So much for the foiled terrorist plot
According to the British technology publication The Register, smuggling the component parts of the liquid explosive triacetone triperoxide (TATP) and successfully mixing them into a brew powerful enough to bring down a plane would require skills far beyond the capabilities of, well, anyone.
"First," wrote The Register, "you've got to get adequately concentrated hydrogen peroxide. This is hard to come by, so a large quantity of the three per cent solution sold in pharmacies might have to be concentrated by boiling off the water...Take your hydrogen peroxide, acetone, and sulfuric acid, measure them very carefully, and put them into drink bottles for convenient smuggling onto a plane. It's all right to mix the peroxide and acetone in one container, so long as it remains cool. Don't forget to bring several frozen gel-packs (preferably in a Styrofoam chiller deceptively marked 'perishable foods'), a thermometer, a large beaker, a stirring rod, and a medicine dropper. You're going to need them.
"It's best to fly first class and order champagne. The bucket full of ice water, which the airline ought to supply, might possibly be adequate...Once the plane is over the ocean, very discreetly bring all of your gear into the toilet. You might need to make several trips to avoid drawing attention. Once your kit is in place, put a beaker containing the peroxide/acetone mixture into the ice water bath (champagne bucket), and start adding the acid, drop by drop, while stirring constantly. Watch the reaction temperature carefully. The mixture will heat, and if it gets too hot, you'll end up with a weak explosive. In fact, if it gets really hot, you'll get a premature explosion possibly sufficient to kill you, but probably no one else.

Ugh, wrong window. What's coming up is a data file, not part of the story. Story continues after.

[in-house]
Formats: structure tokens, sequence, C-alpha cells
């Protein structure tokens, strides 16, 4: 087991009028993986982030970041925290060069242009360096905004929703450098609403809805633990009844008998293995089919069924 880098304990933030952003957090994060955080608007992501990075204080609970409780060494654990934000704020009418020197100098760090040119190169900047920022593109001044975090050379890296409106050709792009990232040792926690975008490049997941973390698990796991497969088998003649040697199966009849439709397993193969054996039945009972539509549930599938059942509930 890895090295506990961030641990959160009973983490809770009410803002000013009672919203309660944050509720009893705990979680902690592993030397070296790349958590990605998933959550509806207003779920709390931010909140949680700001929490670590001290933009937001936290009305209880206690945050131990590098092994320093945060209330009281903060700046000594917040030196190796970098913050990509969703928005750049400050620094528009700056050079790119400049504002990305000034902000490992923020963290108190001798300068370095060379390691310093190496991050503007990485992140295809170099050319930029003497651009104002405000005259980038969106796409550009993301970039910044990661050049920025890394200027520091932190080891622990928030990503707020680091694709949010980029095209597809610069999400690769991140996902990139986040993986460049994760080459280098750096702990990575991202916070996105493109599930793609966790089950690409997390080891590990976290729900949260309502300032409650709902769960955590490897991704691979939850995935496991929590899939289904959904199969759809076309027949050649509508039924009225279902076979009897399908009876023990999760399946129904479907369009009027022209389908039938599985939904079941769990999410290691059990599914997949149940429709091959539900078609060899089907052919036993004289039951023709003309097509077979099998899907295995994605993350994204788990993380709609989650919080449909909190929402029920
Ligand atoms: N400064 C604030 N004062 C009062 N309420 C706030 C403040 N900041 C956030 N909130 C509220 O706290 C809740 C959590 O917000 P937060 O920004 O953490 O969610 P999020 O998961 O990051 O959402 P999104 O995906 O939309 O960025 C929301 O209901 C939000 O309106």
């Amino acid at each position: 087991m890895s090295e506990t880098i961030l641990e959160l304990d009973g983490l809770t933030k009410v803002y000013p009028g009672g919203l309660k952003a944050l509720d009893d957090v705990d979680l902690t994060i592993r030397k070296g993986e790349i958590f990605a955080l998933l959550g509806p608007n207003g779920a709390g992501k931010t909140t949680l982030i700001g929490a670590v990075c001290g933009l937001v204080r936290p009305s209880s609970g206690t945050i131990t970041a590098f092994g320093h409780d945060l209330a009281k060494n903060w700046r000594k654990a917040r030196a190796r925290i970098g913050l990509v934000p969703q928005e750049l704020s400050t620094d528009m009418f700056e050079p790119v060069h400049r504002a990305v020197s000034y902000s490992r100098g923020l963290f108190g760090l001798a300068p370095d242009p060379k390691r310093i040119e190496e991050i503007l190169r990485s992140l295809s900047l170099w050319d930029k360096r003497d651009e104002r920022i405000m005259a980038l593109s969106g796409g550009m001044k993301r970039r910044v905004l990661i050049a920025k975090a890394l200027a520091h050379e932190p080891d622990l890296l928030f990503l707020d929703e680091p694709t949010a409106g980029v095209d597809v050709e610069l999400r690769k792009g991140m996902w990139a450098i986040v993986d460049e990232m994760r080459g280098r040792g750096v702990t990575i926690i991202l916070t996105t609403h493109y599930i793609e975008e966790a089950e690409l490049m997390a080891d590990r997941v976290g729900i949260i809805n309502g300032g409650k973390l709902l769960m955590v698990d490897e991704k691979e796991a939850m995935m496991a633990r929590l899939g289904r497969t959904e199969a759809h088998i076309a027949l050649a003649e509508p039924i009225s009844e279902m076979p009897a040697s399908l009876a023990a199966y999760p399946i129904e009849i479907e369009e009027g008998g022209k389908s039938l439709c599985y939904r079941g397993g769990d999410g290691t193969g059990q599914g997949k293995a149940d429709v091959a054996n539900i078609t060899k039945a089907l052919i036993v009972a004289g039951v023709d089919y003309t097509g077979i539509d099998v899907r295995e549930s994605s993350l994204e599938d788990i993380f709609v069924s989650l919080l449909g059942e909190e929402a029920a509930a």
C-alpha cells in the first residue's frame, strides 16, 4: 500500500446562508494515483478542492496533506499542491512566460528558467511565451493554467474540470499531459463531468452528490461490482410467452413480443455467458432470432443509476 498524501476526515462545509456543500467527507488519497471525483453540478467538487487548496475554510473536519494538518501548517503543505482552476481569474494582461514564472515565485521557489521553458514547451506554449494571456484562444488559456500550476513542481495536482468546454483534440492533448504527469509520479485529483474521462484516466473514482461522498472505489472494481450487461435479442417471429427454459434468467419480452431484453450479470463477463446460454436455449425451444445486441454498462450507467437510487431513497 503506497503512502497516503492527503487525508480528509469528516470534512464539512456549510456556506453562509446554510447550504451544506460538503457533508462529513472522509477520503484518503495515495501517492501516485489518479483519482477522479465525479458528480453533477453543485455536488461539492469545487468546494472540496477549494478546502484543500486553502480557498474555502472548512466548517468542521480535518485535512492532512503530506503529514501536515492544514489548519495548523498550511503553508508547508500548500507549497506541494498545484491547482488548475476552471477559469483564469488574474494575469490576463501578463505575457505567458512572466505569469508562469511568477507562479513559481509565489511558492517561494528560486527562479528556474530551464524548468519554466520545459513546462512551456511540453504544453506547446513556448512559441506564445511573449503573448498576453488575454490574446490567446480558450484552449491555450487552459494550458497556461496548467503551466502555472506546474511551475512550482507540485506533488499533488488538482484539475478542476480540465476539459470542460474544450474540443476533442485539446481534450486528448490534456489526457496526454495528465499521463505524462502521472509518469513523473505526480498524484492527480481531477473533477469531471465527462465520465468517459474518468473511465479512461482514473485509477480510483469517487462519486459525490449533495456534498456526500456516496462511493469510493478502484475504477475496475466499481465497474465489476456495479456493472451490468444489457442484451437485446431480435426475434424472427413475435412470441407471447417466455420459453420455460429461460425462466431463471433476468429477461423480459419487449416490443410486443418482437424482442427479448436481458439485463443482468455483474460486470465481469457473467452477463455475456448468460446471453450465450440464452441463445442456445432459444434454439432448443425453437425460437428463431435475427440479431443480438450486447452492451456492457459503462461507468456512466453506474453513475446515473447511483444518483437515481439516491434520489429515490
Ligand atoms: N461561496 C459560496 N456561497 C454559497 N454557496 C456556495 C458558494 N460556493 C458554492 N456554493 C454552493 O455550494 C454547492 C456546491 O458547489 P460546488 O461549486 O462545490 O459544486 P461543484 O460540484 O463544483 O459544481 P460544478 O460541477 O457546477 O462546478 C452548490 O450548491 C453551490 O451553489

"After a few hours - assuming, by some miracle, that the fumes haven't overcome you or alerted passengers or the flight crew to your activities - you'll have a quantity of TATP with which to carry out your mission. Now all you need to do is dry it for an hour or two."
The conclusion is clear: "Certainly, if we can imagine a group of jihadists smuggling the necessary chemicals and equipment on board, and cooking up TATP in the lavatory, then we've passed from the realm of action blockbusters to that of situation comedy."
Also, as Ted Rall points out, "the 'plot,' or at least the prosecution thereof, is already unraveling. Two 'terrorists' have been released. Of the remaining 23, only 11 have been charged. Of those charged, only eight face charges related to the 'plot.'" And those eight may well turn out to be nothing more than pranksters with an overactive imagination.